CHARLOTTE -- During their annual retreat, Charlotte City Council outlined short, medium and long term strategies for tackling the affordable housing crisis. 

Some ideas include reevaluating the city's incentives for developers and looking for more naturally occurring affordable housing throughout the city.

This November, the city's housing trust fund will be on the ballot as a bond referendum.

The opportunity task force wants this fund to increase from $15 million to as much as $50 million.

But Democrat Lawana Mayfield, chair of the housing and neighborhood development committees -- says she wants take a closer look at what they could realistically afford.

"It is not fiscally responsible of me to throw out a number without even knowing what our bond capacity is, our bond capacity may be 25 million or our capacity could be 80 million so do you want us to just stop at 50?” said Mayfield.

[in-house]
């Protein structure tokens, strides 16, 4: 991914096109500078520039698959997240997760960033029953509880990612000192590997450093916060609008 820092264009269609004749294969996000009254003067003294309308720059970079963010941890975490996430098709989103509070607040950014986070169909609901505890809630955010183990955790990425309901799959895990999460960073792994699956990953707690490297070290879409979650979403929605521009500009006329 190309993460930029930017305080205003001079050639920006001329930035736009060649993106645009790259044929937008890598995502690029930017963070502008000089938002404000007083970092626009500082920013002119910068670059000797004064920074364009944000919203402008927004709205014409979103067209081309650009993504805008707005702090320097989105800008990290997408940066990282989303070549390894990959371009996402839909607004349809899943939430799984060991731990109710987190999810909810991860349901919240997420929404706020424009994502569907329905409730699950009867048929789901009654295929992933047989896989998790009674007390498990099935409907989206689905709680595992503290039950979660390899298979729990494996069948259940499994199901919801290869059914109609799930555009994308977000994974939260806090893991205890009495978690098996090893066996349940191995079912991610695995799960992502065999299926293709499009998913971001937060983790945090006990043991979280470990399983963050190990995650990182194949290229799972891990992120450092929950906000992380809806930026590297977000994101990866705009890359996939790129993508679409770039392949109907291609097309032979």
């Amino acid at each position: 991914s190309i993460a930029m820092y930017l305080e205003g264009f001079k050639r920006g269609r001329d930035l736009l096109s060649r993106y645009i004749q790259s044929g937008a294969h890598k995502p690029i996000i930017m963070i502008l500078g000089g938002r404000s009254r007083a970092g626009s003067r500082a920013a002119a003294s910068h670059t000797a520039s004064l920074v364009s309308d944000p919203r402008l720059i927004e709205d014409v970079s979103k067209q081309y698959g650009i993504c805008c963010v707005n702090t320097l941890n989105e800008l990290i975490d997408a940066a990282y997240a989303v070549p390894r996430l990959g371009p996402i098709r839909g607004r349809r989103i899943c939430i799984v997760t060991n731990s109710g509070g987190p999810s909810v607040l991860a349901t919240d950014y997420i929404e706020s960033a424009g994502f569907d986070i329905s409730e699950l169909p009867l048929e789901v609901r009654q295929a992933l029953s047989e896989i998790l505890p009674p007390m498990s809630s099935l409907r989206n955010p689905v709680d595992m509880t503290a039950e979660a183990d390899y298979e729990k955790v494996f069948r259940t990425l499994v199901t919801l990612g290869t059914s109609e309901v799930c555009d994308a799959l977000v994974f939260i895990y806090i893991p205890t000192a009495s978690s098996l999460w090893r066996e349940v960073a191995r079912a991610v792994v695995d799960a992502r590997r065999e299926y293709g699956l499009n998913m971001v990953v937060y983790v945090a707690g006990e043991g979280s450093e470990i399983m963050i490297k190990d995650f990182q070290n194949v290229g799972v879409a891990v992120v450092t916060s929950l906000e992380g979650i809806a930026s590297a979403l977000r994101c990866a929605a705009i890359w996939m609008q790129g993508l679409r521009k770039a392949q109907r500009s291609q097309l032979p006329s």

But Republican Tariq Bokhari says they can't rely on the housing trust fund alone. He wants to explore more ways to work with the private sector.

“Folks that are in the university system, folks that are in health care all these areas, how can affordable housing be an asset to them and what they're trying to achieve, it’s going to make it cheaper, it’s going to have the private sector fund more,” said Bokhari.

So far, council has created nearly 5,000 workforce housing units over the last three years, but there are still thousands more who need housing. 

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